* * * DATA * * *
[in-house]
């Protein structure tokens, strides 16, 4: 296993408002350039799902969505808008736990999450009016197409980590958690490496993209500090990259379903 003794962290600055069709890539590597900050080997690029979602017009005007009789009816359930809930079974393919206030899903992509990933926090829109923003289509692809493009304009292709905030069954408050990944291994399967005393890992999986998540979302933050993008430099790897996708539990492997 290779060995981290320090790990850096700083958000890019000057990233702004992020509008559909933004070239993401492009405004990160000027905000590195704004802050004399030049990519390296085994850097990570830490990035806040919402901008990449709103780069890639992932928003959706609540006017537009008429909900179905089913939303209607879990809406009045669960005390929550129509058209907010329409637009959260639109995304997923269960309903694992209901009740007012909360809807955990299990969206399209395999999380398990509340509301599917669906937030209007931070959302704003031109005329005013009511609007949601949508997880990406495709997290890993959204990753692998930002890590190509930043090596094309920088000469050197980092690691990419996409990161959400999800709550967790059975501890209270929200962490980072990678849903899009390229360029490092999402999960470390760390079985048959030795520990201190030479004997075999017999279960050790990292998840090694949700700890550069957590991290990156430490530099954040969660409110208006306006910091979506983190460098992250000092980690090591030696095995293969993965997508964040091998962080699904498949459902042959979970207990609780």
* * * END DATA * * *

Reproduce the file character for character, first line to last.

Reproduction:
[in-house]
């Protein structure tokens, strides 16, 4: 296993408002350039799902969505808008736990999450009016197409980590958690490496993209500090990259379903 003794962290600055069709890539590597900050080997690029979602017009005007009789009816359930809930079974393919206030899903992509990933926090829109923003289509692809493009304009292709905030069954408050990944291994399967005393890992999986998540979302933050993008430099790897996708539990492997 290779060995981290320090790990850096700083958000890019000057990233702004992020509008559909933004070239993401492009405004990160000027905000590195704004802050004399030049990519390296085994850097990570830490990035806040919402901008990449709103780069890639992932928003959706609540006017537009008429909900179905089913939303209607879990809406009045669960005390929550129509058209907010329409637009959260639109995304997923269960309903694992209901009740007012909360809807955990299990969206399209395999999380398990509340509301599917669906937030209007931070959302704003031109005329005013009511609007949601949508997880990406495709997290890993959204990753692998930002890590190509930043090596094309920088000469050197980092690691990419996409990161959400999800709550967790059975501890209270929200962490980072990678849903899009390229360029490092999402999960470390760390079985048959030795520990201190030479004997075999017999279960050790990292998840090694949700700890550069957590991290990156430490530099954040969660409110208006306006910091979506983190460098992250000092980690090591030696095995293969993965997508964040091998962080699904498949459902042959979970207990609780």